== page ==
Equally invaluable for English Language students, emagazine offers articles on every course topic. These range from the most recent research into Child Language Acquisition to looking at the latest additions to the English lexicon, from advice on how to write a persuasive opinion article or suggesting useful starting points for discussion about regional and social variation. And delving into the archive uncovers such delights as a piece investigating words denoting illness over the years – an area currently on trend in applied linguistics research.

emagazine provides an unfailingly reliable source of stimulating reading: erudite, accessible – and always thought-provoking. We’re especially grateful to our wonderful librarians for allowing us to riffle through back copies and enjoy the wonderful illustrations!

George Norton, teacher in charge of English Literature at Paston College, North Norfolk says:

There’s nothing quite like emag. It’s full of provocative, dynamic and wonderfully unstuffy articles on all aspects of the subject, aimed specifically at A-Level learners. In every issue, there’s something of relevance to my students: exciting discussions of our set texts, revealing explorations of literary concepts, helpful input from examiners, and articles which remind them of the significance of the language happening all around them (a brilliant deconstruction of Donald Trump’s inauguration address or the fascinating analysis of the changing language of school reports are just two recent examples).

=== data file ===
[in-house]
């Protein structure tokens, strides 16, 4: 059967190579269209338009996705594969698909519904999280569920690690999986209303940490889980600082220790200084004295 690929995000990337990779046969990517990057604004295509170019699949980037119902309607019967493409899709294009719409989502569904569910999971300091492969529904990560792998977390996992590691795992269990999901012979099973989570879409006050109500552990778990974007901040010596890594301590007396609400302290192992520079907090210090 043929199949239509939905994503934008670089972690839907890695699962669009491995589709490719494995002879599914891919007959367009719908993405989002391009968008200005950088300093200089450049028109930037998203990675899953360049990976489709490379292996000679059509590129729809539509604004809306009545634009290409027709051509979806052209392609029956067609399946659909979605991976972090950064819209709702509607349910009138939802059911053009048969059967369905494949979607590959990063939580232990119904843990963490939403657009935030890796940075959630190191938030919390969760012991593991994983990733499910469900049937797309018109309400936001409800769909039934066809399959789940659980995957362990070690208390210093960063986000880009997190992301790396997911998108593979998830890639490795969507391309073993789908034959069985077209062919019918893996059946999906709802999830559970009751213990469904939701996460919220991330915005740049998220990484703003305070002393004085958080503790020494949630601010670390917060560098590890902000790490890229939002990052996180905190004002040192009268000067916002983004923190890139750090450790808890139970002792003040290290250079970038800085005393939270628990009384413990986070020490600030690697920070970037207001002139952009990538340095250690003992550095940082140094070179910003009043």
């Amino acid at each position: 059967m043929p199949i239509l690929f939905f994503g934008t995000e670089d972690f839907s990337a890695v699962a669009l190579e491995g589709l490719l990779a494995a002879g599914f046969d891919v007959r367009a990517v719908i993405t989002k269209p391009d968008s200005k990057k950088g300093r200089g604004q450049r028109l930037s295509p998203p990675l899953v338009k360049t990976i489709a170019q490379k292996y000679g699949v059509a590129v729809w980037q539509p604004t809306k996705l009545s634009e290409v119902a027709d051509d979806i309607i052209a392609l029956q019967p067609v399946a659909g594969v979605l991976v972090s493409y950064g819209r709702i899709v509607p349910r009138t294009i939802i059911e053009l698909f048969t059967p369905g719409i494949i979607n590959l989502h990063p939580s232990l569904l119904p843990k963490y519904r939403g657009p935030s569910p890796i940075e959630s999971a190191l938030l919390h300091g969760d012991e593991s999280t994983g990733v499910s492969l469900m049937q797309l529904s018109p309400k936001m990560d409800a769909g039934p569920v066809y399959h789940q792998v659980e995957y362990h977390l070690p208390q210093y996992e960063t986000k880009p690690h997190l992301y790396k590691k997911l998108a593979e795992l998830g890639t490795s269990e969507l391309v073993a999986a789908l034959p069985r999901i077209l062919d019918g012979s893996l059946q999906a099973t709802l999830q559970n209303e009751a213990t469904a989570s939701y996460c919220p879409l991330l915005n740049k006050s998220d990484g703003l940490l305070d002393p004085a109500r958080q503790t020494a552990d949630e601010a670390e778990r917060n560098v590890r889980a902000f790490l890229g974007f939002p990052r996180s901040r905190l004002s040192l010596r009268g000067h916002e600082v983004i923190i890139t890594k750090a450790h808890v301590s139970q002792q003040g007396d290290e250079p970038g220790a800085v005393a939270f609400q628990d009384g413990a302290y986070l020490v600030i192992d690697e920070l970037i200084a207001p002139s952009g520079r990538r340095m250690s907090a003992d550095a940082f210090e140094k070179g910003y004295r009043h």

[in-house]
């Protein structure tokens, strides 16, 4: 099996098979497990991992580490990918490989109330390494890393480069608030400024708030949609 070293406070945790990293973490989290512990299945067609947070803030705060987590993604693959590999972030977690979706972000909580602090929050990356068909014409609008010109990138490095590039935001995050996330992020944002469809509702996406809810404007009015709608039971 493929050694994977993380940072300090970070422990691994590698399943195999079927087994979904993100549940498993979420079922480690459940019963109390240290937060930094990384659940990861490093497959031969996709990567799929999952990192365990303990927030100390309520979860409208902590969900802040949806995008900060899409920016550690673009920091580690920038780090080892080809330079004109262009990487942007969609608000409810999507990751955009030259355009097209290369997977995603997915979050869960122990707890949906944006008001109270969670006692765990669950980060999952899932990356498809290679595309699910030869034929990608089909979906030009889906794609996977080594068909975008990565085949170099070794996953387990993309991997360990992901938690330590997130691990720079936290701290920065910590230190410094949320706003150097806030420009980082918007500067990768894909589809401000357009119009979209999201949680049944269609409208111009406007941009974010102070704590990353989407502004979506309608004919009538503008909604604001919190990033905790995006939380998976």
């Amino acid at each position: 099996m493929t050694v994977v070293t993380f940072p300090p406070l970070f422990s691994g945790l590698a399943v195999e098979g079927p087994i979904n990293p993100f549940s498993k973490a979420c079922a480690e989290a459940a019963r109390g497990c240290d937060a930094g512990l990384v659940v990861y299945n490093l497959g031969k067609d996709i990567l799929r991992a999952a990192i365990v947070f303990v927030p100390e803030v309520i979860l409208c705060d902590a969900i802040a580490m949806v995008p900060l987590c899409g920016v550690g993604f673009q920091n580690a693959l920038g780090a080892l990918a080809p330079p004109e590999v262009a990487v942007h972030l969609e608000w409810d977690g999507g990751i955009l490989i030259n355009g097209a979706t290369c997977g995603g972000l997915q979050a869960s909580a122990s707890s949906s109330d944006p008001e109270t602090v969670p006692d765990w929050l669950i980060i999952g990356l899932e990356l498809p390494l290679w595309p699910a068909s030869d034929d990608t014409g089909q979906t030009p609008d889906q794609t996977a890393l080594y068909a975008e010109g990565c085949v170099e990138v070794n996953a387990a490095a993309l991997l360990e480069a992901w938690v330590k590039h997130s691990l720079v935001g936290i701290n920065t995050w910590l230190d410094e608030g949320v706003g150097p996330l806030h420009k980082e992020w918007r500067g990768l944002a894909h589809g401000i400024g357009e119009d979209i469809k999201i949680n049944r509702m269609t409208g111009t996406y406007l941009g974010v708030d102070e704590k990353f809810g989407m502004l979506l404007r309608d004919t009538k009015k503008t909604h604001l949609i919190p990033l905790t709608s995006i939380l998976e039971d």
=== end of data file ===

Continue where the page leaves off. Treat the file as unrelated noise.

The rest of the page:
The availability of all this material (plus loads of extras) in an easy-to-search, on-line archive, accessible from any device with the requisite pass-word, has become essential to my students when they undertake research for coursework or seek out critical opinions to evaluate as part of exam preparation. It’s also a vital resource for me when I’m preparing a new text. Our emag subscription is the best money I spend every year; its positive impact on our results is undeniable.